Focus: The trials and tribulations of moving house

After staying in a run down apartment for over one year, Moses decided to move house. Fed up with staying in a dingy place, he wanted some good space to lay his head.

After staying in a run down apartment for over one year, Moses decided to move house. Fed up with staying in a dingy place, he wanted some good space to lay his head.

He tells me with a tinge of frustration that his attempt to get a house that is befitting of his tastes has been a frustrating experience.

“I want to move house but these commissioners are making life hell for me,” says Moses, talking about the numerous house brokers he has dealt with. Privacy is one of the things Moses is looking for. His frustration is obvious.

“We live like we used to live when we were in high school with all these friends coming around when they are drunk.” He is one of the young out and about guys in their mid twenties trying out life in Kigali.

These are mostly bar hopping and fun loving young men who you will always find in the most happening places in Kigali.

Go to club Cadillac or at MTN centre these guys will be there. Dressed in the latest designer clothes and carrying the latest mobile phones; they are without a doubt trendsetters.

But the glamour ends there. All that glitters is not gold.
Most of them live in overcrowded apartments and are often known to default on rent.

“I had rented my main house to a gentleman who told me that he is a businessman dealing in imports from Dubai,” says Muyakazi a landlord in Kicukiro.

“But within a week, around five other young men had joined him in the house.” Munyakazi adds that after barely one month he was forced to give them matching orders to leave his house.

“They would come at night drunk and start shouting and making noise in the whole neighborhood.’

“The whole place had become some thing like the ‘big brother house’ we watched on TV”. Having been told to leave, the wayward residents began their house search. But, as it later emerged, this was no easy feat.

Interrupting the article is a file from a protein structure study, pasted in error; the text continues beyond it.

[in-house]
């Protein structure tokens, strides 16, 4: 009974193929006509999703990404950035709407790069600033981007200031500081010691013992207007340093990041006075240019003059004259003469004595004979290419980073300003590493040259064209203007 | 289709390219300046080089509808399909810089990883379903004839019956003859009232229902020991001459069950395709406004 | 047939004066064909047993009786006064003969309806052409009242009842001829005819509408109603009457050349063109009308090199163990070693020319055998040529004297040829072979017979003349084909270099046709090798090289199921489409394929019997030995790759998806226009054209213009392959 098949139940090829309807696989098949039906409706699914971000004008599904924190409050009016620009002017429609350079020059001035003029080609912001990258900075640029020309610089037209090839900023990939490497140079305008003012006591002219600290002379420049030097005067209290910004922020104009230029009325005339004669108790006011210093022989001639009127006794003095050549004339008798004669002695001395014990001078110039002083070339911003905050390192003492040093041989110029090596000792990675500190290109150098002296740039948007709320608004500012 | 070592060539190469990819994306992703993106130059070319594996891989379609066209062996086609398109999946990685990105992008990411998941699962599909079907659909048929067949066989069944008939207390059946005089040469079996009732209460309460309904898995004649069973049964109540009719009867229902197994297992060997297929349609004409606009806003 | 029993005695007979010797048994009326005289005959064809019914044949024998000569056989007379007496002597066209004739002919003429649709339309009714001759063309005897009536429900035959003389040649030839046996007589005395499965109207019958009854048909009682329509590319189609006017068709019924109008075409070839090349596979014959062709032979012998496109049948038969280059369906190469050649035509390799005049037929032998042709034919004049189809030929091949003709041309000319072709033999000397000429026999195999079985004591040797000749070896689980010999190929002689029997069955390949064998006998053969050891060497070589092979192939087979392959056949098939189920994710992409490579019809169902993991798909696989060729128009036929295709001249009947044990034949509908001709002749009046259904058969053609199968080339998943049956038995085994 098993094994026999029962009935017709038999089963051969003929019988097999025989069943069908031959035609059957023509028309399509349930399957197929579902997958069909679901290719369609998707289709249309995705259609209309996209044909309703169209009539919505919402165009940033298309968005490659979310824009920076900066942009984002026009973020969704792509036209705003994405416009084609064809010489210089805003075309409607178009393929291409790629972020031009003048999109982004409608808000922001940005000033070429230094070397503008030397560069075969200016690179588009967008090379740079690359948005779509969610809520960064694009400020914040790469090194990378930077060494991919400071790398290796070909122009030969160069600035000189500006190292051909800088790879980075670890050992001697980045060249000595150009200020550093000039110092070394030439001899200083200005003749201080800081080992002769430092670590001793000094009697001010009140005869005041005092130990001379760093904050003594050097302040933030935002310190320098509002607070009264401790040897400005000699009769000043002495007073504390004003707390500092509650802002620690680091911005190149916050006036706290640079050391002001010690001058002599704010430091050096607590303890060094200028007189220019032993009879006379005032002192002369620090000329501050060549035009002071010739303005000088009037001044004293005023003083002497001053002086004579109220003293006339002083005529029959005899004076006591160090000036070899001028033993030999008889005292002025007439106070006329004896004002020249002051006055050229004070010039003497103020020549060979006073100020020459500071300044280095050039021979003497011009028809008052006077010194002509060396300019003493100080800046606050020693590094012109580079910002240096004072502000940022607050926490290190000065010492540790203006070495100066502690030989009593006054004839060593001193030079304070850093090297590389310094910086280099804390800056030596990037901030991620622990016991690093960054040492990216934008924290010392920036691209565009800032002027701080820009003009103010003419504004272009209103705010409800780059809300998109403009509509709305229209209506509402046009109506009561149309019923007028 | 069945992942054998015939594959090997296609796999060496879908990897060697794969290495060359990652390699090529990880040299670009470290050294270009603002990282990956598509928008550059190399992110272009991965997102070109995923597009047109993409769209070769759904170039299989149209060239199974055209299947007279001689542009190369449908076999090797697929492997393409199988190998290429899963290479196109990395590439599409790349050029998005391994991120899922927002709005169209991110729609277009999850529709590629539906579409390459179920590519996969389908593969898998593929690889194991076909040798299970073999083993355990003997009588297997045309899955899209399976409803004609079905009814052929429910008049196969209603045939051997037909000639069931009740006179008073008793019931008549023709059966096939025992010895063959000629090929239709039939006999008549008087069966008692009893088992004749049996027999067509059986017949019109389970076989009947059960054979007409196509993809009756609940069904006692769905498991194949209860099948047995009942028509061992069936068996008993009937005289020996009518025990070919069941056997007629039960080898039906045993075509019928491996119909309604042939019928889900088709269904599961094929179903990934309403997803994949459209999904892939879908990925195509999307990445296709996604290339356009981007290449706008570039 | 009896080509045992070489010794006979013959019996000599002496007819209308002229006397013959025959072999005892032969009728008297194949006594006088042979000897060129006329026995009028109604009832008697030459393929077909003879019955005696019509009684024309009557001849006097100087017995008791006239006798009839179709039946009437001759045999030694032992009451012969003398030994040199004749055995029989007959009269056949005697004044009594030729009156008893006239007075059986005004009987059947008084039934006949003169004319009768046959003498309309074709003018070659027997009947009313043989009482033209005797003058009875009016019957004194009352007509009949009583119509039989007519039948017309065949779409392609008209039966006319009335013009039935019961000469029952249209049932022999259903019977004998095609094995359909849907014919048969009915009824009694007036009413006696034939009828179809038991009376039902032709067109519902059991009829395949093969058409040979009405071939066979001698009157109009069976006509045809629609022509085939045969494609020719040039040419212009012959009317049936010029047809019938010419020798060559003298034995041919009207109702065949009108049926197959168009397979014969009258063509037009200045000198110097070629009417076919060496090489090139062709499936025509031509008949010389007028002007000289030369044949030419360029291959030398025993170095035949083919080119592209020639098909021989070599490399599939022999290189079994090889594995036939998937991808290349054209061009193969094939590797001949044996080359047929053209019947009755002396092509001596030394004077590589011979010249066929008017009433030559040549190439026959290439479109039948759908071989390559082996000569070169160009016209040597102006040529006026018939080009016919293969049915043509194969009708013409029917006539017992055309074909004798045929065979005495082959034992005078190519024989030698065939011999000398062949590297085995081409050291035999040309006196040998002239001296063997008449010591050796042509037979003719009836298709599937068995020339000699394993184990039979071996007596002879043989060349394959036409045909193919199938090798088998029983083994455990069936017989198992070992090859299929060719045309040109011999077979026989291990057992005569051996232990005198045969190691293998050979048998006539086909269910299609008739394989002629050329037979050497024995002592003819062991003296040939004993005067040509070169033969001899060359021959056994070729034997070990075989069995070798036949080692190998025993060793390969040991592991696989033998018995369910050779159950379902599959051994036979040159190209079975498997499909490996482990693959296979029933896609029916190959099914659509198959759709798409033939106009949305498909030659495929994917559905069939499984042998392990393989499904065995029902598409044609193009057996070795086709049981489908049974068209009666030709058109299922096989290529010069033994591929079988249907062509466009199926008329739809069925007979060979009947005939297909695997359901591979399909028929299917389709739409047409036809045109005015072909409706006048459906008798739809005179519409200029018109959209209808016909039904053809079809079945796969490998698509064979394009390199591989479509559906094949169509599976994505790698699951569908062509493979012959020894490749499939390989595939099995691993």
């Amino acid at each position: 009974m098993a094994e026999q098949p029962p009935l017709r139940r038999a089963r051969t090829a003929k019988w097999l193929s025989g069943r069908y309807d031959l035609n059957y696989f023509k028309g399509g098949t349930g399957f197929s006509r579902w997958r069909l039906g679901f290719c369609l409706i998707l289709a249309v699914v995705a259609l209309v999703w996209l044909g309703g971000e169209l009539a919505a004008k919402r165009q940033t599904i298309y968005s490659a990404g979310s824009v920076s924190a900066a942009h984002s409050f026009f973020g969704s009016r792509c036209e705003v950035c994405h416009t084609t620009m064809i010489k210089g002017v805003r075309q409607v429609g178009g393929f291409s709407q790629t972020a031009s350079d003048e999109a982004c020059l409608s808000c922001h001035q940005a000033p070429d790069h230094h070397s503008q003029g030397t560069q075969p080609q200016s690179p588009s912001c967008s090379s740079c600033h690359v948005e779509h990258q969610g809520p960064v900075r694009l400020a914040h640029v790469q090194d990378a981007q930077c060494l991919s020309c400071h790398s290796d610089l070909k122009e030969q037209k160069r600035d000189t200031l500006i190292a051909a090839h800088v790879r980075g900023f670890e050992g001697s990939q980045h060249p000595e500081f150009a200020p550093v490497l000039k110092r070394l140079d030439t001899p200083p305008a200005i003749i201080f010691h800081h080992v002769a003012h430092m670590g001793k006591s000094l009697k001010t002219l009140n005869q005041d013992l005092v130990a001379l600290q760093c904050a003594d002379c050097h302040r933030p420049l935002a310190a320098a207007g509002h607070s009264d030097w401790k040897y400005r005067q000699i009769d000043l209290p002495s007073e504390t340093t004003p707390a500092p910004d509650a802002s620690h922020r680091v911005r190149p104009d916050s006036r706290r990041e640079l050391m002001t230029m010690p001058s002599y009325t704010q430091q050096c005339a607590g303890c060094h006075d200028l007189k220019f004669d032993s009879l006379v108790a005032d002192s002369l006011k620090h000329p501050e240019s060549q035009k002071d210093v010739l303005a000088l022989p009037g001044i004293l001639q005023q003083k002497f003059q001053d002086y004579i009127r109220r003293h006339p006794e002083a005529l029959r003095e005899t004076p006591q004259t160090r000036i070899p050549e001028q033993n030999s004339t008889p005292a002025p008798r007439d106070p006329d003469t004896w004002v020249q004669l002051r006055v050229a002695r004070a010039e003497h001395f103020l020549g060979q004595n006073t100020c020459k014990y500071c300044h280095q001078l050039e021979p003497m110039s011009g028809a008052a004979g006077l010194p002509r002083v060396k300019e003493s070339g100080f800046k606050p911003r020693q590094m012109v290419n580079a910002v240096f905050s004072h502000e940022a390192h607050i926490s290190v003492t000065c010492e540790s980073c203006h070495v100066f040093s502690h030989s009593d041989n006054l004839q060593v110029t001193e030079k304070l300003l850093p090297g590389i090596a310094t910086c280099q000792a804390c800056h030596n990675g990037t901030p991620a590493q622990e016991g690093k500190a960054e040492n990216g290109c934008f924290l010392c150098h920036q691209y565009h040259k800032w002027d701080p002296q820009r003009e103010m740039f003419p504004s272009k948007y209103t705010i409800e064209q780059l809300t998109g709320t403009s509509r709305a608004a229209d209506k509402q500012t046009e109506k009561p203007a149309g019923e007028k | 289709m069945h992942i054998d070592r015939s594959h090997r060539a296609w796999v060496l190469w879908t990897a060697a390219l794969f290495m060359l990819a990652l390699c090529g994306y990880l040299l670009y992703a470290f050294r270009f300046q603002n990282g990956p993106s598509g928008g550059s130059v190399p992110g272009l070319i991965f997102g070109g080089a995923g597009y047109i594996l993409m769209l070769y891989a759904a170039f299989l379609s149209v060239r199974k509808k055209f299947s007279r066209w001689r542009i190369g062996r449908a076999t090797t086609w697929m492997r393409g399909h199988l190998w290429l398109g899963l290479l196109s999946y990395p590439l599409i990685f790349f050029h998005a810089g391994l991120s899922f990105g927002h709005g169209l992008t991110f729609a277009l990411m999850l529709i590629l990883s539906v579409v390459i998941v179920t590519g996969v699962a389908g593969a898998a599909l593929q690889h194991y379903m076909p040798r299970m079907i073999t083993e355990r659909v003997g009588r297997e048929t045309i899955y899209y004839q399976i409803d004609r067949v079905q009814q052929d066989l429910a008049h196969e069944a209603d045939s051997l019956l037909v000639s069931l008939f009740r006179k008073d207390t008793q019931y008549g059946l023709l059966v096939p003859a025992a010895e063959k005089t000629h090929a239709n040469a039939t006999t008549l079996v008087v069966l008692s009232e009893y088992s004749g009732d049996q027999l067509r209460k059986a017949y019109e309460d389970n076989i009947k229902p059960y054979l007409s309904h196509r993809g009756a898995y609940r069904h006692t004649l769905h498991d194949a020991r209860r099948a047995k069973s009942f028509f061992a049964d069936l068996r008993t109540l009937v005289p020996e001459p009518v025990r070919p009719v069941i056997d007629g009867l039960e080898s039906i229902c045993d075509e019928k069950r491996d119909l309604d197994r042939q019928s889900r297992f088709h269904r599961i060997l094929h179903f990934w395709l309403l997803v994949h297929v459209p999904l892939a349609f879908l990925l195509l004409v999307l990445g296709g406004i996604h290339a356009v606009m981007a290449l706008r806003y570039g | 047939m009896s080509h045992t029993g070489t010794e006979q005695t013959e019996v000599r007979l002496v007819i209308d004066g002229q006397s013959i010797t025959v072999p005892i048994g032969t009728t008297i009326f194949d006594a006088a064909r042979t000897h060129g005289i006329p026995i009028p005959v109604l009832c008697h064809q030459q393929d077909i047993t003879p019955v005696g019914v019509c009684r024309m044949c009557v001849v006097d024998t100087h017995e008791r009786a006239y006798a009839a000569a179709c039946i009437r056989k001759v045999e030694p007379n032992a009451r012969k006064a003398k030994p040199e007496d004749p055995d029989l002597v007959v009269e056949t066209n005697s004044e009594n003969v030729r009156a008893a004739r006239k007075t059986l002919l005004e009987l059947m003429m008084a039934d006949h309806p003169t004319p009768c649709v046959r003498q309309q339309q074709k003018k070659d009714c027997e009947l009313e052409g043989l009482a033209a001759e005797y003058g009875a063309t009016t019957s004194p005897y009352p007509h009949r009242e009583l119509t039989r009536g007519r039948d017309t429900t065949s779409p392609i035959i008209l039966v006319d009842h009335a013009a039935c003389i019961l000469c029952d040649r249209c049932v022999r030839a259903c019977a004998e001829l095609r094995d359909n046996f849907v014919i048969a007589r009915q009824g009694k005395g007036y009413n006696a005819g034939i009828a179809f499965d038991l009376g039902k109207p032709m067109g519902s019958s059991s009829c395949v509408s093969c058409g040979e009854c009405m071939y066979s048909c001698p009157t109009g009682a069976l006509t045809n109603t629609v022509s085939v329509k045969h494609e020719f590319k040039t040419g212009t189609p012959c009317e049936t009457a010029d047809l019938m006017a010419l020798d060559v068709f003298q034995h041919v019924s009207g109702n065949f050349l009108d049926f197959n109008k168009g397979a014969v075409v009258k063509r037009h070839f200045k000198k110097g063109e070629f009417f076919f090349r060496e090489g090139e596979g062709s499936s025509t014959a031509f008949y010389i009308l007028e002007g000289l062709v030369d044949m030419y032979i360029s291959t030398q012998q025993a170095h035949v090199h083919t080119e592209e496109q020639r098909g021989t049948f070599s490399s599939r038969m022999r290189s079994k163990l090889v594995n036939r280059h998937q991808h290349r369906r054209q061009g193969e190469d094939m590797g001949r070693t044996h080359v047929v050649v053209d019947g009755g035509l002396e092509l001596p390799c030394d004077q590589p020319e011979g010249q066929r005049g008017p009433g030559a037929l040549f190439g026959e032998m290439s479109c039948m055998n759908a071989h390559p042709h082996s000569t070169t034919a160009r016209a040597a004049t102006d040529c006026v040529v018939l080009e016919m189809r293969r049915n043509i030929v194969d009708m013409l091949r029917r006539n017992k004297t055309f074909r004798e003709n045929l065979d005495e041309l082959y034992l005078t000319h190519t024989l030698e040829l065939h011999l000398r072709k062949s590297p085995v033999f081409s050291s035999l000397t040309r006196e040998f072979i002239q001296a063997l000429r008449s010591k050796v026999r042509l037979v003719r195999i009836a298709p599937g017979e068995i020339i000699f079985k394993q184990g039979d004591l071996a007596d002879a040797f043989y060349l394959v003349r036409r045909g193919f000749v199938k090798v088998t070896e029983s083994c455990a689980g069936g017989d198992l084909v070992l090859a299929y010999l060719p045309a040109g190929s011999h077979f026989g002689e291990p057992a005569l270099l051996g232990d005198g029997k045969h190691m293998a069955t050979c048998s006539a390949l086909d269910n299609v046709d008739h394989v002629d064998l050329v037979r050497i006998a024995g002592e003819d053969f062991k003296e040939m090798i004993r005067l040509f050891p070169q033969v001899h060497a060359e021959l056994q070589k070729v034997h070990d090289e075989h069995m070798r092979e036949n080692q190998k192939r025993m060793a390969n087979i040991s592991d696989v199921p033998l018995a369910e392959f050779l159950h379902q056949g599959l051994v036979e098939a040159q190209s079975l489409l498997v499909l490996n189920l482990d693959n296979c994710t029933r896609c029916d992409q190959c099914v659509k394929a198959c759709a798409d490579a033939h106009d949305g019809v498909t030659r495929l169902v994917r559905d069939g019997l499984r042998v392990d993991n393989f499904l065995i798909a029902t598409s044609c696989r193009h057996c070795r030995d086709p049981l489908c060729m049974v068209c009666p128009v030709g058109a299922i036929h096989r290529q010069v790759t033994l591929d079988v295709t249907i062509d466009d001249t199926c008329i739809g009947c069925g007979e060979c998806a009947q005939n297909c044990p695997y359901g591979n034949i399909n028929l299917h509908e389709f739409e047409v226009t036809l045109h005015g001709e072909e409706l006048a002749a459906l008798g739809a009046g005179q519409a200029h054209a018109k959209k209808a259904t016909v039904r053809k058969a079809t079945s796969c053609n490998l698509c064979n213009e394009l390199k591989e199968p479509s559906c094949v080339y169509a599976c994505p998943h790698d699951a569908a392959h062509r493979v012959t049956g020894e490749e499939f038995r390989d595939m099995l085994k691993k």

“I met a guy going by the name Kalolero and he told me that he could get me a nice house at a fee”, says Kamali, one of the members of the ‘big brother house’.

Kamali says that it was that experience that opened his eyes to the fact that he needed to move on and end his unproductive way of life.

“By not living on my own, I lost focus and was not even able to get a job”.

The first step he knew was to become independent and live on his own, independent of the “gang”. But getting a house was a hassle, he had not imagined.

He says that he originally thought that after asking around briefly, he would easily get a good place in a respectable neighborhood. His search started in Remera and later he proceeded to Kacyiru. But all this did not yield much.

“I went asking around but this proved to be a waste of time”.

It was not until he knocked at a “kipango”- some ne’s residence in Kacyiru that a lady who identified herself as Oddeta, after listening to his ordeal advised him to seek the services of brokers. These are the guys commonly referred to as “bakomisoneri”.

Muyobo the first broker he dealt with demanded Frw10,000 before even embarking on the house search on his behalf. After getting the house, the broker would again pocket more money.

“As if that was not bad enough, this Muyobo told me that I would pay him the equivalent of one half of the amount of rent I would be paying”, Kamali says.

To Kamali, that was daylight robbery and he would have none of it. He again contacted another broker. As he was to find out later on, this one was worse than the first he had dealt with.

“He also demanded to be paid a half of the money I would be paying for rent,” Kamali says.

“But worse still he would ask for two thousand francs every time I called him to update me on how the search was going on.”

“After giving flimsy excuses, he would then demand for more facilitation in form of money.”

As luck would have it, Kamali finally got an affordable house at Frw50,000, when a friend got a scholarship to study in South Africa. But even getting to move was also some kind of trouble.

“I had bought a lot of things in anticipation of getting my own home, but after getting it, I got problems trying to get a way I would arrange my property in the new house.”

“Had it not been for my sister who had gone through the same experience many times, and she being a woman, knew how to go about such mundane issues.”